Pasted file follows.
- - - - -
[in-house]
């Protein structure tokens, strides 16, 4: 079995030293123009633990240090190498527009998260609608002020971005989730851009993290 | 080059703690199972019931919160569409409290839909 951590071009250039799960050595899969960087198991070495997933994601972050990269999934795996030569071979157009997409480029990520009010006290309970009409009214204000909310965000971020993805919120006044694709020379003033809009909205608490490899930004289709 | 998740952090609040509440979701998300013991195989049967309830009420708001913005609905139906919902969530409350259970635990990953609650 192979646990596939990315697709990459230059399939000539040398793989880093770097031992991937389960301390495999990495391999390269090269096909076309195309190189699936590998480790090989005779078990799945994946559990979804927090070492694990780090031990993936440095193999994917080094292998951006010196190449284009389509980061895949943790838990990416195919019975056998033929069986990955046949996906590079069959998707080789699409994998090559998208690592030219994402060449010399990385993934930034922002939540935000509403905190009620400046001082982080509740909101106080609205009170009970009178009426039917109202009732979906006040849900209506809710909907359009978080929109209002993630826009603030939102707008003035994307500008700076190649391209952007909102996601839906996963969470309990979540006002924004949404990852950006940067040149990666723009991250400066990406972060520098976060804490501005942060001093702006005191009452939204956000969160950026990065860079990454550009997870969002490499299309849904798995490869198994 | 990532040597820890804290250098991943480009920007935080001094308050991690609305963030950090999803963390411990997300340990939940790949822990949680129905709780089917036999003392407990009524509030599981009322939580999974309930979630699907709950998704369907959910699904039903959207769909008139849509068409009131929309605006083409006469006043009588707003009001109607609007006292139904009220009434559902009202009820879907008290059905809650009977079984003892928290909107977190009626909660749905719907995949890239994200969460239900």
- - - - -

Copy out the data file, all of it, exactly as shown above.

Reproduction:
[in-house]
């Protein structure tokens, strides 16, 4: 079995030293123009633990240090190498527009998260609608002020971005989730851009993290 | 080059703690199972019931919160569409409290839909 951590071009250039799960050595899969960087198991070495997933994601972050990269999934795996030569071979157009997409480029990520009010006290309970009409009214204000909310965000971020993805919120006044694709020379003033809009909205608490490899930004289709 | 998740952090609040509440979701998300013991195989049967309830009420708001913005609905139906919902969530409350259970635990990953609650 192979646990596939990315697709990459230059399939000539040398793989880093770097031992991937389960301390495999990495391999390269090269096909076309195309190189699936590998480790090989005779078990799945994946559990979804927090070492694990780090031990993936440095193999994917080094292998951006010196190449284009389509980061895949943790838990990416195919019975056998033929069986990955046949996906590079069959998707080789699409994998090559998208690592030219994402060449010399990385993934930034922002939540935000509403905190009620400046001082982080509740909101106080609205009170009970009178009426039917109202009732979906006040849900209506809710909907359009978080929109209002993630826009603030939102707008003035994307500008700076190649391209952007909102996601839906996963969470309990979540006002924004949404990852950006940067040149990666723009991250400066990406972060520098976060804490501005942060001093702006005191009452939204956000969160950026990065860079990454550009997870969002490499299309849904798995490869198994 | 990532040597820890804290250098991943480009920007935080001094308050991690609305963030950090999803963390411990997300340990939940790949822990949680129905709780089917036999003392407990009524509030599981009322939580999974309930979630699907709950998704369907959910699904039903959207769909008139849509068409009131929309605006083409006469006043009588707003009001109607609007006292139904009220009434559902009202009820879907008290059905809650009977079984003892928290909107977190009626909660749905719907995949890239994200969460239900």